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Weapons Pitch Day – Commonality

Description:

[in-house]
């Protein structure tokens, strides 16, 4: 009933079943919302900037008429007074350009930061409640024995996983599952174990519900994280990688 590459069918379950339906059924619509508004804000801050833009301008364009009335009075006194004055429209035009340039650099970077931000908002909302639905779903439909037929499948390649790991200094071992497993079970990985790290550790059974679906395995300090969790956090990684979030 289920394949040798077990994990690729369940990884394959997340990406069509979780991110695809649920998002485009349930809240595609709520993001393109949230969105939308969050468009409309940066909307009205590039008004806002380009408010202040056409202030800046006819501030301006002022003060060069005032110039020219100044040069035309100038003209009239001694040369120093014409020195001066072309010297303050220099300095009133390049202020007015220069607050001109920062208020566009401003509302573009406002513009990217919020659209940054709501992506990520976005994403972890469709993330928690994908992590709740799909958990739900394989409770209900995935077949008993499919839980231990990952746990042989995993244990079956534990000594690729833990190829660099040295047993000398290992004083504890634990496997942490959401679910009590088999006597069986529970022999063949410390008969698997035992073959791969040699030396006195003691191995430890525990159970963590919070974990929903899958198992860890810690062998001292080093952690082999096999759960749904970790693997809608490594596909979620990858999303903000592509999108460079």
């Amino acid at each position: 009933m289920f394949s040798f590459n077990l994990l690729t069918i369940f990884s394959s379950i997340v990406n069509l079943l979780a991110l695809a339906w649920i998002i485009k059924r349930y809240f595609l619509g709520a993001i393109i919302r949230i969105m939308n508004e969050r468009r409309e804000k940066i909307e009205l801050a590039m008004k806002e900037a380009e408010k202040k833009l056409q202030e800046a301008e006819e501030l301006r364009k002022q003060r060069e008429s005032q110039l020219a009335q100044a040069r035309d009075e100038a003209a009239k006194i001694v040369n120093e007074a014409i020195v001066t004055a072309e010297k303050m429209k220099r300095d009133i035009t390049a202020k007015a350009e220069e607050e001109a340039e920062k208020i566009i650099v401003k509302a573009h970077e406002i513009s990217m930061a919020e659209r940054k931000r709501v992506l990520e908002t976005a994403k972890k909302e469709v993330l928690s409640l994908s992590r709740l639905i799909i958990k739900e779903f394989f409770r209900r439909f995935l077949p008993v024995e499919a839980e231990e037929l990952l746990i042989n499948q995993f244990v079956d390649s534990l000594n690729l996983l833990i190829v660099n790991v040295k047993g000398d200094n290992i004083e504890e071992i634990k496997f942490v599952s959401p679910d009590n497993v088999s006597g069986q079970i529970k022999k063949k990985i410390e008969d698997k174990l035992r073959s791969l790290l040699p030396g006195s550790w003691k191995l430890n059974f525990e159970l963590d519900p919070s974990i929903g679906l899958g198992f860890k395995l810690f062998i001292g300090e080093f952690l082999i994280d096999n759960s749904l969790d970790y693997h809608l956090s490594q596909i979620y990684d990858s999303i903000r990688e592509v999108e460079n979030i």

TECH FOCUS AREAS: Cybersecurity; Network Command, Control and Communications; Autonomy; Artificial Intelligence/Machine Learning; 5G; General Warfighting Requirements (GWR) TECHNOLOGY AREAS: Ground Sea; Sensors; Electronics; Materials; Information Systems; Air Platform; Battlespace The technology within this topic is restricted under the International Traffic in Arms Regulation (ITAR), 22 CFR Parts 120-130, which controls the export and import of defense-related material and services, including export of sensitive technical data, or the Export Administration Regulation (EAR), 15 CFR Parts 730-774, which controls dual use items. Offerors must disclose any proposed use of foreign nationals (FNs), their country(ies) of origin, the type of visa or work permit possessed, and the proposed tasks intended for accomplishment by the FN(s) in accordance with section 5.4.c.(8) of the Announcement and within the AF Component-specific instructions. Offerors are advised foreign nationals proposed to perform on this topic may be restricted due to the technical data under US Export Control Laws. Please direct questions to the Air Force SBIR/STTR Help Desk: usaf.team@afsbirsttr.us OBJECTIVE: The Armament Directorate is searching for concepts to develop, share, and swap subsystems and microservices across the munitions portfolio. The increased rate of tactical change we anticipate in a high-end fight dictates an increased acquisition and fielding tempo. Air delivered armaments share similar “architectural domains” such as guidance, navigation, and control systems, warheads, propulsion systems, seekers, etc. We need highly modular and software defined capabilities, maximum reuse of software and hardware architectures across services and mission areas, and a challenge-based acquisitions approach to maximize competition for system subcomponents. Of interest are common, small form factor, hardware architectures that fit within a 5” tube, use of commercial heterogeneous System on Chip (SoC), System on Module (SoM) or System in Package (SiP) to reduce Size/Weight/Power/Cost and unclassified Weapons Open System Architecture (WOSA) implementation models leveraging the Systems Modeling Language (SysML). Modularity and commonality must also address efficient design by leveraging advanced artificial intelligence methods like generative design to eliminate parasitic weapon weight, increasing battery efficiency (Wh/kg) and solid rocket motor efficiency (Isp). Lastly, the Directorate seeks the ability to evolve toward a common software centric development organization. As our weapons become modular and software defined, it is critical that we begin adopting and developing methods for agile embedded software design and acquisition. The ultimate goal is to enable the adoption and establishment of modular software architectures, frameworks, and acquisition best practices to expedited system upgrades, leverage reuse and collaboration across Services and mission areas. DESCRIPTION: Specific initiatives include: The Armament Directorate is searching for concepts with increased standoff range and reach outside of threat range. These concepts must allow Blue aircraft to effectively prosecute targets in the air and on the ground. Intended targets include fighters, soft stationary ground targets, hardened targets, moving ground targets, and maritime targets. Specific initiatives include: -Decreased parasitic weight through: --AI enabled generative design (strong back, lugs, etc.) --Novel high performance polymers & super alloys --Additive manufacturing methods (5-axis, selective laser melting (SLM), directed-energy deposition (DED), etc.) --Increased hypersonic and supersonic engine efficiency --Increased battery efficiency to maximize Watt-hour per kilogram (Wh/kg) --Reliable alternatives to thermal batteries to allow lighter transmission cables (high voltage, low current) --Increased solid rocket motor efficiency to maximize specific impulse (Isp) -Advanced survivability measures -System-Level Performance Considerations: --Upstream energy deposition (forward facing gas jet, converging radiation, etc.) to manipulate shock structures --Formation Flying to Reduce Drag --Off-Design Engine Performance Improvement -- Exergy-based Performance Analysis Tools (Energy Utilization vs. Entropy Generation) The Armament Directorate is probing concepts that permit Blue Forces to leverage large numbers of relatively low-cost weapons systems simultaneously. These innovative technologies could have low-cost materials and manufacturing processes, low-cost propulsion systems, modular open-system payload architectures, and disposable or re-usable dispenser vehicles. Specific initiatives include: -Expedited/affordable gas-turbine engine prototyping enabled by advanced manufacturing The Armament Directorate is pursuing ideas that permit Blue Forces to command various collaborative weapons to employ coordinated tactics to ensure success. A dynamic battlespace requires automated, adaptive weapons systems, and cooperative tactics. Specific technologies under analysis include: -Artificial intelligence algorithms with “dialable” human influence -Target identification schema -Target prioritization algorithms -Collaborative weapons playbook scripts -Datalink technologies and theories -Miniaturized, reliable electronics -Electronic warfare concepts and capabilities The Armament Directorate is pursuing concepts focused on enabling Blue Forces to utilize weapons as major contributors to multi-domain command and control (MDC2) space. Specific technologies of interest include: -Low-cost, multi spectral seekers -Data transmission and evaluation software/algorithms -Software defined radio antennas -Beyond-line-of-sight communications The Armament Directorate seeks concepts with non-kinetic effects that are either interchangeable with kinetic weapons of connected to them. These concepts should increase Blue Forces’ magazine depth and present new armament delivered capabilities to the battlefield. Many non-kinetic weapons are electric powered derived and afford the potential for multiple “shots” per weapon engagement versus a traditional kinetic weapon. Other non-kinetic effects provide different affects than kinetic weapons that may be as effective in the battle space as a kinetic weapon with lower cost and/or in a smaller package. The Armament Directorate is investigating applying the Weapon GRA to an inventory weapon as a surrogate implementation. This ensures the GRA is robust enough to model current weapons and allow changes/improvements to the GRA to assist in improving the GRA in an agile manner. Specific initiatives the Armament Directorate is interested in pursuing include: -Subsystem or Systems-of-Systems architectures based on commercial heterogeneous System on Chip (SoC), System on Module (SoM) or System in Package (SiP) approaches -Ruggedized commercial hardware small form factor implementations (fit in ≤ 5” tube) -Embedded and hardened containerization architectures for Real-Time Operating Systems -Industry or Government hardware/software standards mapped to the Weapons Open System Architecture (WOSA) logical domains -Scalable propulsion families -Common Flight Termination Systems. PHASE I: This topic is intended for technology proven ready to move directly into a Phase II. Therefore, a Phase I award is not required. The offeror is required to provide detail and documentation in the Direct to Phase II proposal which demonstrates accomplishment of a “Phase I like” effort, including a feasibility study. This includes determining, insofar as possible, the scientific and technical merit and feasibility of ideas appearing to have commercial potential. It must have validated the product-market fit between the proposed solution and a potential AF stakeholder. The offeror should have defined a clear, immediately actionable plan with the proposed solution and the AF customer. The feasibility study should have:-Identified the prime potential AF end user(s) for the non-Defense commercial offering to solve the AF need, i.e., how it has been modified; -Described integration cost and feasibility with current mission-specific products; and -Described if/how the demonstration can be used by other DoD or Governmental customers. PHASE II: Under the Phase II effort, the offeror shall sufficiently develop the technical approach, product, or process in order to conduct a small number of advanced digital, manufacturing and/or sustainment relevant demonstrations. Identification of manufacturing/production issues and or business model modifications required to further improve product or process relevance to improved sustainment costs, availability, or safety, should be documented. Air Force sustainment stakeholder engagement is paramount to successful validation of the technical approach. These Phase II awards are intended to provide a path to commercialization, not the final step for the proposed solution. PHASE III DUAL USE APPLICATIONS: Phase III efforts will focus on transitioning the developed technology to a working commercial or warfighter solution. REFERENCES: 1. www.airforceweapons.com KEYWORDS: Microelectronics; Cybersecurity; Network Command; Command and Control; General Warfighting Requirements;